Wednesday, July 15, 2009

Books as decoration: Vinothek

Hip new wine bar in Crown Street in Sydney shows that print is mostly dead. Some used book dealer is on to a good thing.

Tuesday, July 7, 2009

On Papetoai

‘In one of the visits which Mr. Nott made to the residence of Taaroarii, for the purpose of preaching to his people, he was followed by Patii, the priest of the temple in Papetoai, the district in which the missionaries resided. This individual appeared to listen most attentively to what was said; and after the conclusion of the service, he and Mr. Nott proceeded together along the beach towards the settlement.As they walked, Patii fully disclosed the feelings of his mind to Mr. Nott, and assured him that on the morrow, at a certain hour, he would bring out the idols under his care, and publicly burn them. […]
Patii, however, was punctual to his word. He, with his friends, had collected a quantity of fuel near the sea-beach; and, in the afternoon, the wood was split, and piled on a point of land in the western part of Papetoai, near the large national Marae, or temple, in which he had officiated. […]
A short time before sun-set, Patii appeared, and ordered his attendants to apply fire to the pile. This being done, he hastened to the sacred depository of the gods… When he approached the burning pile, he laid them down on the ground. They were small carved wooden images, rude imitations of the human figure; or shapeless logs of wood, covered with finely braided and curiously wrought cinet of cocoa-nut fibres, and ornamented with red feathers. […]
Patii tore off the sacred cloth in which they were enveloped, to be safe from the gaze of vulgar eyes; stripped them of their ornaments, which he cast into the fire; and then one by one threw the idols themselves into the crackling flames – sometimes pronouncing the name and pedigree of the idol, and expressing his own regret at having worshipped it – at others, calling upon the spectators to behold their inability even to help themselves. Thus were the idols which Patii, who was a powerful priest in Eimeo, had worshipped, publicly destroyed.’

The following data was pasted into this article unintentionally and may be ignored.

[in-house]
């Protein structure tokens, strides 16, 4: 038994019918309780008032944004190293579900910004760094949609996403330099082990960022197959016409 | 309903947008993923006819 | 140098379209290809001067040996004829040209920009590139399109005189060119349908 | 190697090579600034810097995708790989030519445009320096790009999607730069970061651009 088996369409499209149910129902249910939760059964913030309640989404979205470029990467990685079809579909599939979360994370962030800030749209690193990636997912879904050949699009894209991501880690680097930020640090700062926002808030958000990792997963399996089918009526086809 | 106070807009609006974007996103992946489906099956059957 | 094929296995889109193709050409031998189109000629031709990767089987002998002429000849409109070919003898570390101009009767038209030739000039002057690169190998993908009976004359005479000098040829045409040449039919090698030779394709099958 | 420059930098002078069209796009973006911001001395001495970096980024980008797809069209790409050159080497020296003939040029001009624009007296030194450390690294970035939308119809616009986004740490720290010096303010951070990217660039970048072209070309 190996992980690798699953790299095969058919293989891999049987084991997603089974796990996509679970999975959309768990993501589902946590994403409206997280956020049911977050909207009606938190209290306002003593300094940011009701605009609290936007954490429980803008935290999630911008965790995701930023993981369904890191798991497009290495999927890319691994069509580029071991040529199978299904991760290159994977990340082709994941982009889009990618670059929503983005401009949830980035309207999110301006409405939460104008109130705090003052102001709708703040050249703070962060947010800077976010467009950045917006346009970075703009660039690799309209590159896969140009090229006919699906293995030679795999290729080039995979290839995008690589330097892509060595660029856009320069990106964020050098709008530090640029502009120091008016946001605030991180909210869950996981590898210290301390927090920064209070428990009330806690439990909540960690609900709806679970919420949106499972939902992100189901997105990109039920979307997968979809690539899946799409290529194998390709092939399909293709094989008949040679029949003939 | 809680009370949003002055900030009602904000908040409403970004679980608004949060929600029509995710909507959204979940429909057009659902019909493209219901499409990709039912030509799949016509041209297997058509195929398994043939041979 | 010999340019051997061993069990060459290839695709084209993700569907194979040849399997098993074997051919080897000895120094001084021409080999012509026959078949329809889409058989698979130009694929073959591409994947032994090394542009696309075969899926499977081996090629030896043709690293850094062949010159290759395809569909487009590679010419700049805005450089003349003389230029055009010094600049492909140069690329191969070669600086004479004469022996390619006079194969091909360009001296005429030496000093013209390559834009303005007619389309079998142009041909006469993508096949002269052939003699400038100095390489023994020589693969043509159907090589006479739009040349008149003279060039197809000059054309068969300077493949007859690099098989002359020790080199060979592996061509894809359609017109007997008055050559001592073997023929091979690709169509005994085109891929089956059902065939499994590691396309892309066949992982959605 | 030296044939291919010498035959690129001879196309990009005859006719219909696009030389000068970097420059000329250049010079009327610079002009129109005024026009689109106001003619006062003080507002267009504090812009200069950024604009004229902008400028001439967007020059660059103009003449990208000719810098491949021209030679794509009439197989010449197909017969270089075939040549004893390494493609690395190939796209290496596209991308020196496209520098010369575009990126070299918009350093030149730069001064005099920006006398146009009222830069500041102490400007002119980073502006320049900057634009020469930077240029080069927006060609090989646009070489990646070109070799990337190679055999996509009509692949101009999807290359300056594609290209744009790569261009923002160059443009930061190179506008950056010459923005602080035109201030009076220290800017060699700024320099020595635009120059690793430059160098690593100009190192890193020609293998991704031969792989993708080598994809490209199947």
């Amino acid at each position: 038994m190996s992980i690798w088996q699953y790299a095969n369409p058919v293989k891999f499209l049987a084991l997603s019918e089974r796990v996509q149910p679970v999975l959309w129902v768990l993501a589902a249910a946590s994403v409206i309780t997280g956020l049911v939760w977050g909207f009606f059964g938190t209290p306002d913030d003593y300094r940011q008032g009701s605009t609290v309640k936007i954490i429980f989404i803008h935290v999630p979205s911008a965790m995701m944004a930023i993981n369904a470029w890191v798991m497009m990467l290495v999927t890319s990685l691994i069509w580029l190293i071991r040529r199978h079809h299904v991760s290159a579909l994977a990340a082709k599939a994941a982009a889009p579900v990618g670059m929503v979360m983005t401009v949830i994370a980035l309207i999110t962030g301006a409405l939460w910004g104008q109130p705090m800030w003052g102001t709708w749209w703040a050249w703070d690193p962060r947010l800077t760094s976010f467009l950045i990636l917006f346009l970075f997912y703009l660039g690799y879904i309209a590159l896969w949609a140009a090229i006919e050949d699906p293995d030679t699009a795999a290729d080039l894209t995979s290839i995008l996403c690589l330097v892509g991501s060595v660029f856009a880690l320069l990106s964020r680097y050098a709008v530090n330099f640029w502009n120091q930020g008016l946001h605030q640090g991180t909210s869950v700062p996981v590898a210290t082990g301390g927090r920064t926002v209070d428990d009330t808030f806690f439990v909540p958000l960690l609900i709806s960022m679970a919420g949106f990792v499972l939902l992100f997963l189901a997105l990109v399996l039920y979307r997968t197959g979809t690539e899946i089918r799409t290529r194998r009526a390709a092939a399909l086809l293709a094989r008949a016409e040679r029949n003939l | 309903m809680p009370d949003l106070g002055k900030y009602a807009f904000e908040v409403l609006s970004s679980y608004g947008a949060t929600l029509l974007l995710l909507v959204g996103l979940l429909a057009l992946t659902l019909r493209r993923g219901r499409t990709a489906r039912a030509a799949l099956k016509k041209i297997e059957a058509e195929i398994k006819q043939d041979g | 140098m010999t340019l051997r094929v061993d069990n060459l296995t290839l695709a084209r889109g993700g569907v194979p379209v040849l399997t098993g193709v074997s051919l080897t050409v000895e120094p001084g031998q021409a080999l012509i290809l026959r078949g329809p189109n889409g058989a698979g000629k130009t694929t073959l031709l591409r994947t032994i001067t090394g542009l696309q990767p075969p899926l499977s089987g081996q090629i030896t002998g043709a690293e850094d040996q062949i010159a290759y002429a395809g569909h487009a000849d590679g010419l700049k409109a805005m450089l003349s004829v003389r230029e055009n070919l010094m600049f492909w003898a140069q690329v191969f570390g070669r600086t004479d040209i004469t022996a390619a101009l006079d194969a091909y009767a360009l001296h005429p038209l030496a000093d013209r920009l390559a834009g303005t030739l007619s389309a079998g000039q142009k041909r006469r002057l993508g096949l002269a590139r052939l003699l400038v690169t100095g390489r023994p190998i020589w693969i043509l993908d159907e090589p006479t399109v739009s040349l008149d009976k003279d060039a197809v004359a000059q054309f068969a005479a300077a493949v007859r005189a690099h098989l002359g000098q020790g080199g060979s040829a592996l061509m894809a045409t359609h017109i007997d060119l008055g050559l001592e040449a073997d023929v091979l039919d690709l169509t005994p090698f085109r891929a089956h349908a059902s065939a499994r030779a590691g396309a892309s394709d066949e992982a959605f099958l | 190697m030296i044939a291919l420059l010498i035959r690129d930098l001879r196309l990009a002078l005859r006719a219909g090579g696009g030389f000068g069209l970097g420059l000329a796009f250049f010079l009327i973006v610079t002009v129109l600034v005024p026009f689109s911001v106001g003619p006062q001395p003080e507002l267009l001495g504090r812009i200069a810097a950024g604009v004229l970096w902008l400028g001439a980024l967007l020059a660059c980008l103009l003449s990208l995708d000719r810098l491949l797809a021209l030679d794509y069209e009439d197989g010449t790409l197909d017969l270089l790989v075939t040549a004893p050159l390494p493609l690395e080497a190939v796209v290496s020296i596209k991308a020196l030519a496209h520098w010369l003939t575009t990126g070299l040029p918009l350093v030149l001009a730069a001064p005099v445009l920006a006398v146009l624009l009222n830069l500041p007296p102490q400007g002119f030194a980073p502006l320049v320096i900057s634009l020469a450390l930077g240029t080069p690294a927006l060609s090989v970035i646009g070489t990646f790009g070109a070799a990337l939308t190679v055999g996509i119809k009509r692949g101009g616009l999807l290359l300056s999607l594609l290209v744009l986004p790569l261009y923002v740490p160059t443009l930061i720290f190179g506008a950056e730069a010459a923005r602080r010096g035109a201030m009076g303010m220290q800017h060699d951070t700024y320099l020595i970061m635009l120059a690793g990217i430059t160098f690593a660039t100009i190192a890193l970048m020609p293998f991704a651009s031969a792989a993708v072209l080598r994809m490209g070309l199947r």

Reverend William Ellis, Polynesian Researches, During a Residence of Nearly Six Years in the South Sea Islands (London, 1829)

Friday, July 3, 2009

On Raiatea

The missionary ‘Papeiha requested the people to attend a general meeting which was to be held on the following morning… At the appointed hour, the whole of the inhabitants of the island assembled, and, after having spoken to them of the immense labour they formerly bestowed in the erection of the maraes, and in the worship of their gods, he exhorted them to let their “strength, devotedness, and steadfastness in the service of the true God, far exceed.” He then made the following two propositions: first, “That all the maraes in the island should be burned, and that all the remaining idols should be brought to him, in order that he might forward them to us at Raiatea, that we, with our people, might also rejoice in the triumphs of the word.” The second proposition was, “That we should commence immediately building a house in which to worship Jehovah.” To both these proposals the assembled multitude yielded their cordial assent. As soon as the meeting broke up, a general conflagration of the maraes took place; and so complete was the destruction, that, on the following morning, not a single idol temple remained unmutilated.’

John Williams, A Narrative of Missionary Enterprises in the South Sea Islands (London, 1838)